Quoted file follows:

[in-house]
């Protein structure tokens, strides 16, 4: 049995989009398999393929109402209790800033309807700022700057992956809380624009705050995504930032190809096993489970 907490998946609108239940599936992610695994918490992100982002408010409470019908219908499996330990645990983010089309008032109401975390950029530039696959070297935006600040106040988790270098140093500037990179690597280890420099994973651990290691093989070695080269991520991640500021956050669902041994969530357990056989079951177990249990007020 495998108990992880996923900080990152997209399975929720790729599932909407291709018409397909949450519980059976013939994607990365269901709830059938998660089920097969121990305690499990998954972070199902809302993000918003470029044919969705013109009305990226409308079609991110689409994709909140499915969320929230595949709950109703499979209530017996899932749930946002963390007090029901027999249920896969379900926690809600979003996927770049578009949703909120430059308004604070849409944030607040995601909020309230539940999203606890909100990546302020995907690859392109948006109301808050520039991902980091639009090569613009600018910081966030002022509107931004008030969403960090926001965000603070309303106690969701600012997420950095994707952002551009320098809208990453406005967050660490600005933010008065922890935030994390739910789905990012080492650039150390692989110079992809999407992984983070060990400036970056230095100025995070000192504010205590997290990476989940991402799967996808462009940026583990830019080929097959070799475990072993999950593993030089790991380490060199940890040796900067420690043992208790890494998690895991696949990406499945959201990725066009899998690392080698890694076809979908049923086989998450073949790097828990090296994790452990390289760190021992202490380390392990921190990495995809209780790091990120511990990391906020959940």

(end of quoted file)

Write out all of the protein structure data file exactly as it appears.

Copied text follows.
[in-house]
């Protein structure tokens, strides 16, 4: 049995989009398999393929109402209790800033309807700022700057992956809380624009705050995504930032190809096993489970 907490998946609108239940599936992610695994918490992100982002408010409470019908219908499996330990645990983010089309008032109401975390950029530039696959070297935006600040106040988790270098140093500037990179690597280890420099994973651990290691093989070695080269991520991640500021956050669902041994969530357990056989079951177990249990007020 495998108990992880996923900080990152997209399975929720790729599932909407291709018409397909949450519980059976013939994607990365269901709830059938998660089920097969121990305690499990998954972070199902809302993000918003470029044919969705013109009305990226409308079609991110689409994709909140499915969320929230595949709950109703499979209530017996899932749930946002963390007090029901027999249920896969379900926690809600979003996927770049578009949703909120430059308004604070849409944030607040995601909020309230539940999203606890909100990546302020995907690859392109948006109301808050520039991902980091639009090569613009600018910081966030002022509107931004008030969403960090926001965000603070309303106690969701600012997420950095994707952002551009320098809208990453406005967050660490600005933010008065922890935030994390739910789905990012080492650039150390692989110079992809999407992984983070060990400036970056230095100025995070000192504010205590997290990476989940991402799967996808462009940026583990830019080929097959070799475990072993999950593993030089790991380490060199940890040796900067420690043992208790890494998690895991696949990406499945959201990725066009899998690392080698890694076809979908049923086989998450073949790097828990090296994790452990390289760190021992202490380390392990921190990495995809209780790091990120511990990391906020959940």